A Los Angeles nonprofit that has previously worked with Long Beach on homeless services will take over running the city’s transitional housing facility in a converted Best Western hotel, which made headlines recently for the number of people who died after enrolling in the program.

The city opened the nearly 100-room facility on Long Beach Boulevard (known as PHK because state Project Homekey funding was used to buy it) in 2021 and brought in Orange County-based Illumination Foundation to operate it. That nonprofit bowed out at the end of its contract last month, so the city is staffing the place with its workers and temporary help until a new operator moves in.

The Long Beach City Council voted Tuesday night to give a one-year, $3.17 million contract for PHK operations to First to Serve, which has overseen the Atlantic Farms Bridge Housing Community since 2022 and was chosen last year to run the city’s temporary emergency shelter on West Anaheim Street.

The converted hotel has had its share of troubles, with employees complaining of understaffing and a lack of appropriate resources for clients with medical needs and substance abuse issues.

Support watchdog journalism

Who has eyes on City Hall? We do. The Long Beach Post is now a 501(c)(3) nonprofit. Donate now to support independent accountability journalism that cuts through the political spin.

Over the past two years, at least 14 people who were enrolled at the facility have died. City officials said the high number of deaths was due to the criteria used to refer clients, which include especially vulnerable residents who tend to be older or have chronic health problems. The Illumination Foundation’s request for more medical and addiction counseling services went unmet before the nonprofit decided to pull out, according to emails obtained by the Long Beach Post.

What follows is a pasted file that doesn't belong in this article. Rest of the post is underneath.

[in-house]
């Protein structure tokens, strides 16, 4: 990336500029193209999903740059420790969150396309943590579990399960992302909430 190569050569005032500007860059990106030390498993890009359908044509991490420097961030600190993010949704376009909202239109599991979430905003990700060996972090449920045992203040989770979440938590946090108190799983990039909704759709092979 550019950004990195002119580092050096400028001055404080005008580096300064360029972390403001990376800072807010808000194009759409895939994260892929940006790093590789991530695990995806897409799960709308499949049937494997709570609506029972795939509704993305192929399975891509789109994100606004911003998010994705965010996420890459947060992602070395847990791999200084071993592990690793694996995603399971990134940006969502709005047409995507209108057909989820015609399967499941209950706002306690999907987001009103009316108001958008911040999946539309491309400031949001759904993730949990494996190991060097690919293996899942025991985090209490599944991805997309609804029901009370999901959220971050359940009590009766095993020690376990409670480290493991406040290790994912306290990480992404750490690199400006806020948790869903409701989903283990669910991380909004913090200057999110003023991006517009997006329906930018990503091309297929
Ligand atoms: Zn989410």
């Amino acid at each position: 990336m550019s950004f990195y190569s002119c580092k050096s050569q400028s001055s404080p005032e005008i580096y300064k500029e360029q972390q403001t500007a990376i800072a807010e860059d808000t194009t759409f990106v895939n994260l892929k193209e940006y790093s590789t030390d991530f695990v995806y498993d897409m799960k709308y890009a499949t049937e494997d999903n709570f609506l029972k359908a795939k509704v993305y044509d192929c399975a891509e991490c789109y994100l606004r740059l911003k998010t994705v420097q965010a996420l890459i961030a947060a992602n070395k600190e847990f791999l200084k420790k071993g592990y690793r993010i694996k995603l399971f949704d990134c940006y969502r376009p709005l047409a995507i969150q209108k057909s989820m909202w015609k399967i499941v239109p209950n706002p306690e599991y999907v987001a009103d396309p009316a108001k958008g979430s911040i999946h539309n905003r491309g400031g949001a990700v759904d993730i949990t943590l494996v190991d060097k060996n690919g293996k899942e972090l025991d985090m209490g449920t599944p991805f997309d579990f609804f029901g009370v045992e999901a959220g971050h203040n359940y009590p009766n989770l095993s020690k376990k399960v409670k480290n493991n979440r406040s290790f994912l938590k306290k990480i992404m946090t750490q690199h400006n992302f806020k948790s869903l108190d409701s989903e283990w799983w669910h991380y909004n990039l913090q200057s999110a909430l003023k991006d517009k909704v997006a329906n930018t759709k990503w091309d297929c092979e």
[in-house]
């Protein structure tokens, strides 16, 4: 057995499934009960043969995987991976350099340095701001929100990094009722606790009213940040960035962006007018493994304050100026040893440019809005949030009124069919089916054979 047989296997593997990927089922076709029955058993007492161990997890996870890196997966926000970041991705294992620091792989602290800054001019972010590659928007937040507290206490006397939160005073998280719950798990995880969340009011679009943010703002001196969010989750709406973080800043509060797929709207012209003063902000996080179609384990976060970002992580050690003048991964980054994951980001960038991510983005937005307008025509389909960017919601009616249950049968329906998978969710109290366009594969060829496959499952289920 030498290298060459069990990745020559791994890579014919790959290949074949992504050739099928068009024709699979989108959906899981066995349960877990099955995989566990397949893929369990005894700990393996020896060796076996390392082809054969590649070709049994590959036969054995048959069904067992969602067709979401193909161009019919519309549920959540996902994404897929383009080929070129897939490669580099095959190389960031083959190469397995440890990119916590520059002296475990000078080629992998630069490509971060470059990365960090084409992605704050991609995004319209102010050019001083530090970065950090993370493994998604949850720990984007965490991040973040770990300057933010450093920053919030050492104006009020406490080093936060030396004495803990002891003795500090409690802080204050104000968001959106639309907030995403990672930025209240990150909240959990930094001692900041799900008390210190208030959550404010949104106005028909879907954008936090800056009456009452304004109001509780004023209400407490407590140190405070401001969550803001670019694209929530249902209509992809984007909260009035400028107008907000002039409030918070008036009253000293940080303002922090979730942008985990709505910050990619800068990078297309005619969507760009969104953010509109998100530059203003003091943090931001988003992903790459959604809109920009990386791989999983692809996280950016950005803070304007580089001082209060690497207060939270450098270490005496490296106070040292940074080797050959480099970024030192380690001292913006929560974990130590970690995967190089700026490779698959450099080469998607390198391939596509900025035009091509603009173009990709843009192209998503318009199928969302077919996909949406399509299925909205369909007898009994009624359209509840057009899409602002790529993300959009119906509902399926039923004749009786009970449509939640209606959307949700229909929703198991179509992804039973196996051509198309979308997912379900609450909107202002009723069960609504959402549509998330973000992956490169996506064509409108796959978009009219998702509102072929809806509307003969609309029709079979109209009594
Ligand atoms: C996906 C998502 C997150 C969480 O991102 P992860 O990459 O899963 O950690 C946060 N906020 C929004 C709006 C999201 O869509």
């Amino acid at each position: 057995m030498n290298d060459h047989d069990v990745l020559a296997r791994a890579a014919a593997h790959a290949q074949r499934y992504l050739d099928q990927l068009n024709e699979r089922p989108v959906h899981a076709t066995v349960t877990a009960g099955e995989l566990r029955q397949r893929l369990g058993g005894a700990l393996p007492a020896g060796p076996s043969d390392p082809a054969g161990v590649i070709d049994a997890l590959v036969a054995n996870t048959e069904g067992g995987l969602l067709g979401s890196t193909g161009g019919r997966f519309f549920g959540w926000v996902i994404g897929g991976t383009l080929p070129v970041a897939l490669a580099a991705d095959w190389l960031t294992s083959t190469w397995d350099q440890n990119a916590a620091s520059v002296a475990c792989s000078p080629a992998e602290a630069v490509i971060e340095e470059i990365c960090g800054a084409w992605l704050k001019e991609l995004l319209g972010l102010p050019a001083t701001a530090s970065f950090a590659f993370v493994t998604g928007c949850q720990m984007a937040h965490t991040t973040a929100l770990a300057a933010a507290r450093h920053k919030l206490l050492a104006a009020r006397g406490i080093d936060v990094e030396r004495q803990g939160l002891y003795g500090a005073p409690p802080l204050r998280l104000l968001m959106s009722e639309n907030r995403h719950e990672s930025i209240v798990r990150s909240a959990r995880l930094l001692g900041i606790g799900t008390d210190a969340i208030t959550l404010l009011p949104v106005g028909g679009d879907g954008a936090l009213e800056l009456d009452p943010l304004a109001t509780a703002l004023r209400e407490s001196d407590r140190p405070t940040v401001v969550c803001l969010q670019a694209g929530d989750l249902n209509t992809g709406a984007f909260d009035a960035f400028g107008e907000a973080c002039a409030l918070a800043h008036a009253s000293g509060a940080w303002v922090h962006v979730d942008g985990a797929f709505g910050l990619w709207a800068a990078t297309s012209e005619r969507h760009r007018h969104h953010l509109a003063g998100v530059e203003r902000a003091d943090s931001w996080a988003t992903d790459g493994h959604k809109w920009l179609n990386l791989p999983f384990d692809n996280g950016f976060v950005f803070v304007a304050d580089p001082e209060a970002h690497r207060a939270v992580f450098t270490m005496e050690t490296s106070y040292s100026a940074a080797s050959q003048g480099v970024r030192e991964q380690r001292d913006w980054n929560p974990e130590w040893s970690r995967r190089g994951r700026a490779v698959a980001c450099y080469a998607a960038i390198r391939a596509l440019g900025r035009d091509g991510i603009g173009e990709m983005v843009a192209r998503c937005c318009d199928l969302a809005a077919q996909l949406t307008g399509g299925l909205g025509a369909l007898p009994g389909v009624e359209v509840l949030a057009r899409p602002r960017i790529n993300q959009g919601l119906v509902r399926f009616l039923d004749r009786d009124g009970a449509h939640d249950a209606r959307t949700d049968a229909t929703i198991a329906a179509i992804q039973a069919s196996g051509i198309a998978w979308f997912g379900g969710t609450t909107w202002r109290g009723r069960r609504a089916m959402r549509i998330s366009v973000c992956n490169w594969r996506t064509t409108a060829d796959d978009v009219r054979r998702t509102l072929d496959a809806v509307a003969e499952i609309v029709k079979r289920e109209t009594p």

The city will be putting more funding into the facility under the new contract — the agreement with Illumination Foundation allotted nearly $2.5 million per year, whereas the proposed new contract would spend up to $3.17 million, according to city information. Because a new operating contract has not yet been made public, it’s unclear whether it includes more staff or services or how it might differ from the previous contract.

First to Serve officials could not immediately be reached for comment Wednesday. City Council members approved hiring the new operator without any discussion.